In principle, interdisciplinary teams can consist of experts from a wide range of disciplines. There is no general answer to the question of which expertise is required and makes sense - because interdisciplinary cooperation is not only practised in IT, natural sciences or engineering, but also in hospitals and nursing, for example. That is why one has to think "outside the box" for the respective project.
But apart from their respective areas of expertise, the team members themselves have to represent different roles in the group. In order to use all strengths constructively, you should know and be able to assess your team members, their character traits and behaviours. You probably already do this - but the creation of personality profiles can help you once again to summarise your knowledge to the point. The so-called DISG model offers a helpful classification into different personality types: Here, a distinction is made between the four behavioural styles "dominant", "proactive", "steady" and "conscientious".
Communication and dealing with conflicts
At the beginning, it is important to get to know each other in a relaxed manner and to create a positive working atmosphere. For this purpose, the importance and tasks of the different departments should be discussed among each other and, if necessary, also recorded. This makes it easier to classify information and arguments in terms of content - misunderstandings and taking criticism personally are avoided.
An essential cornerstone is also the constructive handling of conflicts. After all, it is precisely differences of opinion that make up this concept and should lead to more creativity and innovation. However, this is only possible if communication is done in the right way and each team member is prepared to put his or her own views aside for the sake of the common project. Communication training can also help here. In addition, as a leader you may have to moderate and, in case of doubt, make the appropriate decisions.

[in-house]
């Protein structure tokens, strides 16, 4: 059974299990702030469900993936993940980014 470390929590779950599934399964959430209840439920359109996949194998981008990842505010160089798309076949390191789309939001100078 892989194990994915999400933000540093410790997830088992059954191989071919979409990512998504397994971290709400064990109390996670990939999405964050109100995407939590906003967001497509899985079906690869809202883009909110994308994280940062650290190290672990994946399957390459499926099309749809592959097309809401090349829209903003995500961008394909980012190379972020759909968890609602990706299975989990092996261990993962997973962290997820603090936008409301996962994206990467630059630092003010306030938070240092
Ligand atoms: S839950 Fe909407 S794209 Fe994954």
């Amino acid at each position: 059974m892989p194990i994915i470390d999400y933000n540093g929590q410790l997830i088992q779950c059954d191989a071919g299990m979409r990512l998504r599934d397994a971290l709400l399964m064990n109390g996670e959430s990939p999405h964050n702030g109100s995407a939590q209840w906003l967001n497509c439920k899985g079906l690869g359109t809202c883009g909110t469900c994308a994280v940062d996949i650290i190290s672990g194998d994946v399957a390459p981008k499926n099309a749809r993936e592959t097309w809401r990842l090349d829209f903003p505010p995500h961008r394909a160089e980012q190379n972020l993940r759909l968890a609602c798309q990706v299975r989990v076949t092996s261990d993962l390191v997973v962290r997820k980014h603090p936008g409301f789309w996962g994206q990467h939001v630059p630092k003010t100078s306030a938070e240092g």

Once the momentum has been set in motion and your team has become accustomed to the new way of working, you can reap the rewards for the preliminary work and will notice time and again that not only flexibility and creativity, but also problem-solving skills have been massively increased.
Using interdisciplinary teams to combat the shortage of skilled workers?
In addition, interdisciplinary teams offer another opportunity: with them you cannot fight the shortage of skilled workers in the actual sense, but you can skilfully circumvent it. Other disciplines may also be affected, but in no other profession is there such a gap between supply and demand on the labour market as in the case of IT specialists.
If you consider, for example, that a large part of software projects often fail not because of technical factors, but because of project management or the lack of understanding of what software really has to offer in the end, it can work wonders to bring experts from these fields into the team. Errors that occur due to ignorance can be prevented - the IT specialists can concentrate on the core of their area of competence and work more efficiently.